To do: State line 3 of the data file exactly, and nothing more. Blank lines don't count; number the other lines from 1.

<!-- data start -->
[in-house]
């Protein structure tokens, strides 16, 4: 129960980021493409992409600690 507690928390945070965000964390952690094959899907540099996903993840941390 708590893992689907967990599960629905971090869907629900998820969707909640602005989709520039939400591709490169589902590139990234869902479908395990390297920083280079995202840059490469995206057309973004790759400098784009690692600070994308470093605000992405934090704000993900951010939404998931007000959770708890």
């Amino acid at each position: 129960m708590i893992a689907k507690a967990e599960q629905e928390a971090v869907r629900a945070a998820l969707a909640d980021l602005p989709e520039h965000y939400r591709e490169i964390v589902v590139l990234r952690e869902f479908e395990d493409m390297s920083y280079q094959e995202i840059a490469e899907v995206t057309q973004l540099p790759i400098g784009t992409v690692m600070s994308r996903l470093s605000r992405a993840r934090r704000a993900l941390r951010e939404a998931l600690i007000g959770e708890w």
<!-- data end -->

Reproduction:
């Amino acid at each position: 129960m708590i893992a689907k507690a967990e599960q629905e928390a971090v869907r629900a945070a998820l969707a909640d980021l602005p989709e520039h965000y939400r591709e490169i964390v589902v590139l990234r952690e869902f479908e395990d493409m390297s920083y280079q094959e995202i840059a490469e899907v995206t057309q973004l540099p790759i400098g784009t992409v690692m600070s994308r996903l470093s605000r992405a993840r934090r704000a993900l941390r951010e939404a998931l600690i007000g959770e708890w």